This is Life, Based on a True Story  

The toughest job

Gen X parents have a tougher job of raising their kids than previous generations. And it's our fault.

I know, every generation before us has claimed they had the toughest job. 

I can imagine when radio hit the airwaves, everything a teenager did that was out of line was blamed on “that devil radio.”

And then when TV became mainstream, I’d bet my bottom dollar that those kids were good ’n’ fine until TV clouded their brains with all sorts of impure thoughts.

The peace, love, rock and roll group was all about free thinking, free spirits and free drugs. And that generation of parents was convinced no one had it harder than they did.

As we rounded out the ’90s, we saw obsessive video gaming, and surly teenagers listening to gangsta rap.  

There was an obvious breakdown in the traditional family unit as more and more families had both parents working in order to keep up with, well, everyone else. 

But the battle cry was the same as every other generation before it: the kids are way harder to raise then ever.

So now, here we are in a new century and a whole new generation of kids (the Millennials). 

Thus far, raising this up-and-coming group of world leaders, business owners and teachers has been cringe worthy at times. But is it the hardest? 

The Millennials are the first to grow up alongside computers and the Internet on a daily basis. Never before has there been so much advice and input, often unsolicited, on what to do if….

Generation X, the parents of the Millennials, is also the first to have to learn how to use computers and social media so we can teach, protect and keep up with the kids we’re raising. 

This is part of our every-day existence now, and it’s not going to go away if we ignore it.

Ok, so where exactly am I going with this? As parents to the Millennials, we're participating and even creating the problem.

Gen X — as in me and my peers — spend as much time as our kids do buried in our phones and computers. The apple doesn’t fall far from the tree.

How many times have you witnessed parents scrolling through their phone while their child talks to them or plays beside them? 

How many times have you checked out of a conversation to look at your texts, or whipped your phone out to show the latest picture or video you took of your kids/pets/spouse?

Now, consider this: our kids are attached to their handheld devices (that most of us bought for them) in a way that is unprecedented and seemingly unstoppable. But so are we.

What we're seeing are kids with poor communication skills, who have a hard time occupying themselves without a device. They lack education essentials like writing with a pen and their spelling is atrocious. And this is only the beginning.

Try this experiment at home: ask your child to write a sentence with proper punctuation, the way we were taught to do it in school. And then ask them to sign their name. 

Many parents are shocked to realize their kids don’t know how to spell, can't form a sentence or write their name.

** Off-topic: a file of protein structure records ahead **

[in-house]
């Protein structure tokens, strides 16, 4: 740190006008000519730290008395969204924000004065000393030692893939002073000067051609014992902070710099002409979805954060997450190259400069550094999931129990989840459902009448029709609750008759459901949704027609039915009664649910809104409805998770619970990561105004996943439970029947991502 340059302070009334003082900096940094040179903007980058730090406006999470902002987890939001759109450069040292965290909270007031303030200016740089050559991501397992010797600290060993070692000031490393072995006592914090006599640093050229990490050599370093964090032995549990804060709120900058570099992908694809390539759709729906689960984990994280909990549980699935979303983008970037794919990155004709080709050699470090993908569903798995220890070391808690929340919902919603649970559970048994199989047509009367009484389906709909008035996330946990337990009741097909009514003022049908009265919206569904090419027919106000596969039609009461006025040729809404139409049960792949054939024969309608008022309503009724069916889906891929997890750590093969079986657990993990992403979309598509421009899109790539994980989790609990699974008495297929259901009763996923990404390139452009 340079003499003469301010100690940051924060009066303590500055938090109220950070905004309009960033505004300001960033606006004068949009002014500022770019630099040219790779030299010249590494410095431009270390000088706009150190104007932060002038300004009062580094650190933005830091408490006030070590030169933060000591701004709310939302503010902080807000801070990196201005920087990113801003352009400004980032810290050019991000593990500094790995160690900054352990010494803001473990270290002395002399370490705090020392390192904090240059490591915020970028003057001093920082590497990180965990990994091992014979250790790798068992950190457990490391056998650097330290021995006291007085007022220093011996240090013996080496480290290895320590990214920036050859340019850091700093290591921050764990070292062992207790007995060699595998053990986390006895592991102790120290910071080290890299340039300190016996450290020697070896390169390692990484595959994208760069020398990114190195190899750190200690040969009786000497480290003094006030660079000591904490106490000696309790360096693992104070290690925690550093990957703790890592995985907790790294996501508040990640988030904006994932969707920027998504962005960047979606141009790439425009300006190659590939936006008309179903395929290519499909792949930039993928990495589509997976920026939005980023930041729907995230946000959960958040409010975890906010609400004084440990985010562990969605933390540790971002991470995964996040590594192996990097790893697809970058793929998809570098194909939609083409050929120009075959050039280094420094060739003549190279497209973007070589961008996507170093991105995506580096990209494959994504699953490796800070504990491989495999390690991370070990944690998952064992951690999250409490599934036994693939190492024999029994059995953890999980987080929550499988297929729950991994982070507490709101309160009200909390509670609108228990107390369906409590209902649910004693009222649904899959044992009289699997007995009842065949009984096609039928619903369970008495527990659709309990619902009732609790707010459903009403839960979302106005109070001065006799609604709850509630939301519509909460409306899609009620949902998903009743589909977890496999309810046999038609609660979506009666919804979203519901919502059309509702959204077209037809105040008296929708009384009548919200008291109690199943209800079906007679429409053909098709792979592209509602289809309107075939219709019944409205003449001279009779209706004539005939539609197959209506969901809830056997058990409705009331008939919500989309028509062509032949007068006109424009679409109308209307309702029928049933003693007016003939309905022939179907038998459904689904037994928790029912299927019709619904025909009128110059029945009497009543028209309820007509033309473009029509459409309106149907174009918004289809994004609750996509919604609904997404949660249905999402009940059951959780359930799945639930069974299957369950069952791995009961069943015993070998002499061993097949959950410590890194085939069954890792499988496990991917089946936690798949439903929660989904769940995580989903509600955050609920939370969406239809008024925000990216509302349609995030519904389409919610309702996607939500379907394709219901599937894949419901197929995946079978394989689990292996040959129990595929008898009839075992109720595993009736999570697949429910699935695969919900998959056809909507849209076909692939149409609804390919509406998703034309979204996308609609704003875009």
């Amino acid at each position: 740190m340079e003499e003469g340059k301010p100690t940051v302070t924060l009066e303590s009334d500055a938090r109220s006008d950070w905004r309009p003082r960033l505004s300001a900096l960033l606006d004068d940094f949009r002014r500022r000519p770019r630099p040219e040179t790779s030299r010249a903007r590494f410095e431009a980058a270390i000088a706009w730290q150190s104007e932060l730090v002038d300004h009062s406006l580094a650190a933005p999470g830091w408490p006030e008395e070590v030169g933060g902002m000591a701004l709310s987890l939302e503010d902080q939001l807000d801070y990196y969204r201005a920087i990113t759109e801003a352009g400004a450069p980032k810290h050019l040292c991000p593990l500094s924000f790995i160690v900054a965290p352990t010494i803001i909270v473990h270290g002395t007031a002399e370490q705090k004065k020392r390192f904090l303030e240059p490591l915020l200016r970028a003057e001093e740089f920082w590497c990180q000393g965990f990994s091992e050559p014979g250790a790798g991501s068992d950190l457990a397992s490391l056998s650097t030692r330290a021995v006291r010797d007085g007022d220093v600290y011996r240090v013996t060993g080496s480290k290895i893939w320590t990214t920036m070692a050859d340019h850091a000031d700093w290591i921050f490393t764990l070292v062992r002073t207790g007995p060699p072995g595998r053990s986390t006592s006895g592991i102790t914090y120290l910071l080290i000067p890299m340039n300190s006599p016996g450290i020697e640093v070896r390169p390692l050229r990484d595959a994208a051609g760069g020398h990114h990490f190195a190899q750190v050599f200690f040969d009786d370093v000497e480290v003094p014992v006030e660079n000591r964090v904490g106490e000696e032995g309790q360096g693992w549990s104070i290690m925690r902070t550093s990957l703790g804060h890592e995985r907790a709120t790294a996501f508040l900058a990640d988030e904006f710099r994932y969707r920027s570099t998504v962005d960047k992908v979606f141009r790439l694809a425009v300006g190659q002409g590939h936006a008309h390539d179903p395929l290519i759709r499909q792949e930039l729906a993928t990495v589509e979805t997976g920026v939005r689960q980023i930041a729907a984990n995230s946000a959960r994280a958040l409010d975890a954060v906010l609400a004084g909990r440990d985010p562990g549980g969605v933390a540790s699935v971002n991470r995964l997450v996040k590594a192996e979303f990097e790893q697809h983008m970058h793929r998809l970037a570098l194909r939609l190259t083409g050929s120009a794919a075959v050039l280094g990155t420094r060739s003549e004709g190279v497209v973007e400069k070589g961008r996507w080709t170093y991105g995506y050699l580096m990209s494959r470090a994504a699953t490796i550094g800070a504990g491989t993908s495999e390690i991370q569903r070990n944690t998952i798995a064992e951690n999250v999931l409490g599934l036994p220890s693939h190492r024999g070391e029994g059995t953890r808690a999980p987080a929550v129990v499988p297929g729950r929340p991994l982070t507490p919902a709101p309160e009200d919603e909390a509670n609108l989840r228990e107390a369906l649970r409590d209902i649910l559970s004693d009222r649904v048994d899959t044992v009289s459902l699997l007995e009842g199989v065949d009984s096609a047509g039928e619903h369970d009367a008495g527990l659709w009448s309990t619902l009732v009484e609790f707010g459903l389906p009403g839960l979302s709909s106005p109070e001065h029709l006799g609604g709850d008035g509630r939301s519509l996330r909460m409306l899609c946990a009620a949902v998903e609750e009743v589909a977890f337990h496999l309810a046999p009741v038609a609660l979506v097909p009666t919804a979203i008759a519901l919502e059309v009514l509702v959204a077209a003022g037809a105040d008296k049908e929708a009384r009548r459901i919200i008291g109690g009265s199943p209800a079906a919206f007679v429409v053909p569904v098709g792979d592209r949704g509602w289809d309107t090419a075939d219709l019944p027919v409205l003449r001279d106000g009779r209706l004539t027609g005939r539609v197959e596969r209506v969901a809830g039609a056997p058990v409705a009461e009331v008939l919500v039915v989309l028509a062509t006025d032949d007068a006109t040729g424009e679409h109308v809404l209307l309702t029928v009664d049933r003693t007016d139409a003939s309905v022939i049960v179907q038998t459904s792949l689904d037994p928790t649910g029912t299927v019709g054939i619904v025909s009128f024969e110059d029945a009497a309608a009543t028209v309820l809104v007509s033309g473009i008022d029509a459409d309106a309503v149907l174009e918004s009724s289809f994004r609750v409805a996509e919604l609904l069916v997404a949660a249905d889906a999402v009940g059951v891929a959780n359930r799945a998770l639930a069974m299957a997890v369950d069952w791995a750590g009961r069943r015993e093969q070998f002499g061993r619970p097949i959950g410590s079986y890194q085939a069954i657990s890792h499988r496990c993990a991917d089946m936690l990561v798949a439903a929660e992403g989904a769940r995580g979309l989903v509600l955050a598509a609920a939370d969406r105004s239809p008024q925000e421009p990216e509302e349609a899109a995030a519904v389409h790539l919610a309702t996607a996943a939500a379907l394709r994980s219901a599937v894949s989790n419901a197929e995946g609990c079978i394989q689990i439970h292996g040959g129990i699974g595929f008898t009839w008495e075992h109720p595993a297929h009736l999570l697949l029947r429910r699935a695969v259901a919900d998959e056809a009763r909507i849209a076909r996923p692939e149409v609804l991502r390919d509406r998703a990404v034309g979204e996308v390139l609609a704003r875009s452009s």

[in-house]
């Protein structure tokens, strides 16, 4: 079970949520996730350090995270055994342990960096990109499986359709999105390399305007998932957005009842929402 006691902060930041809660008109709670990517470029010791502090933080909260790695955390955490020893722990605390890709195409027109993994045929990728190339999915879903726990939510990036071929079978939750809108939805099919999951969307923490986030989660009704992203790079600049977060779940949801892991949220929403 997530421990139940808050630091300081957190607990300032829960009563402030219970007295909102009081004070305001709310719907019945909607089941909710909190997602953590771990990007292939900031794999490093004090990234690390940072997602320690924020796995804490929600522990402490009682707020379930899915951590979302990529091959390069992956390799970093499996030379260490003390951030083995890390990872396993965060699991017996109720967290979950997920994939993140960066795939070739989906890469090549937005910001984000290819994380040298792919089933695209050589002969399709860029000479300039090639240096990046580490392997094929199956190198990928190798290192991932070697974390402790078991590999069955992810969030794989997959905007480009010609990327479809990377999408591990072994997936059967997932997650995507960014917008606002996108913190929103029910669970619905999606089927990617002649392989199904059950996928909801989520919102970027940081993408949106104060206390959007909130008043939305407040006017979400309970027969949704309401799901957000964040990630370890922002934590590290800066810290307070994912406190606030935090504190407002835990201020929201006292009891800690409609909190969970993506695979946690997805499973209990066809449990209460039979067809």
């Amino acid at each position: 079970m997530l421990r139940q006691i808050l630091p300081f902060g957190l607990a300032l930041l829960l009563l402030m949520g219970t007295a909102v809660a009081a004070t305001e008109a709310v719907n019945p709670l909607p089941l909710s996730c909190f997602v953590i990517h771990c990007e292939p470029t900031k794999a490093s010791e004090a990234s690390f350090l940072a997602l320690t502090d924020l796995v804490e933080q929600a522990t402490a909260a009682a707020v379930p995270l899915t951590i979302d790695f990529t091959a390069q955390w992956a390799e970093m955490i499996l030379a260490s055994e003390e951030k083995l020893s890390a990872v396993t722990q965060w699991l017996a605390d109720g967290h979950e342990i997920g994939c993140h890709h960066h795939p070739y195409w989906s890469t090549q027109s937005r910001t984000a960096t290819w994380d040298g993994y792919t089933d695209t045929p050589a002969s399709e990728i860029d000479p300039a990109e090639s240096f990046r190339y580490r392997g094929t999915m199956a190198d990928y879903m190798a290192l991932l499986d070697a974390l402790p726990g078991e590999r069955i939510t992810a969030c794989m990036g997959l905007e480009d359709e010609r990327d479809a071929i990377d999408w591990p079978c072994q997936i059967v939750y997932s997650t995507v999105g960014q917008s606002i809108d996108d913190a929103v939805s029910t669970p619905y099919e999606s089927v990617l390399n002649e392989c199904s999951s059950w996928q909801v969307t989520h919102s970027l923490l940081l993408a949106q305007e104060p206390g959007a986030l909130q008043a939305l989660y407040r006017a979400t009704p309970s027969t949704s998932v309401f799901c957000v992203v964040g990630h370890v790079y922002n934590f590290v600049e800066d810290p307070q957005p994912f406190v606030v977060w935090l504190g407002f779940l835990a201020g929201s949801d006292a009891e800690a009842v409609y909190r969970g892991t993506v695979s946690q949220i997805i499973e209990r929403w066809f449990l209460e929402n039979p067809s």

But is that surprise warranted? We bought our children an iPod at the age of 4. What’s to be expected in this case?

We all say, can you imagine when these kids have to get jobs and be bosses and leaders? 

How are they going to do it when they can't even hang out with a group of their peers without everyone being on their phones?

Well, that time is just starting to come upon us as the older portion of the Millennials is reaching these ages of being able to take on some of these positions. 

Time will tell us rather quickly how this generation will fare?  But in the meantime, we're the ones who are still in charge.  And we’re doing exactly what we complain about.

Each generation has a more difficult raising kids because often, that generation makes it more difficult. 

We create the problem by ignoring what the kids are doing and hoping the generational “issue” will solve itself. Or we go in the opposite direction and “becoming” that generation, the way we are right now.

Thanks for reading.


Comments are pre-moderated to ensure they meet our guidelines. Approval times will vary. Keep it civil, and stay on topic. If you see an inappropriate comment, please use the ‘flag’ feature. Comments are the opinions of the comment writer, not of Castanet. Comments remain open for one day after a story is published and are closed on weekends. Visit Castanet’s Forums to start or join a discussion about this story.

More This is Life, Based on a True Story articles

About the Author

Tanya Gunderson has been writing for the heck of it for many years. Her inspiration comes from her kids, their friends and the craziness of life. She takes great pleasure in exposing life for what it really is and has an open-book approach to her writing.

Her formal education and background include a blink-and-you miss-it stint in the radio and television industry, but it gave her an opportunity to write professionally on a few different occasions.

Email: [email protected]



The views expressed are strictly those of the author and not necessarily those of Castanet. Castanet does not warrant the contents.

Previous Stories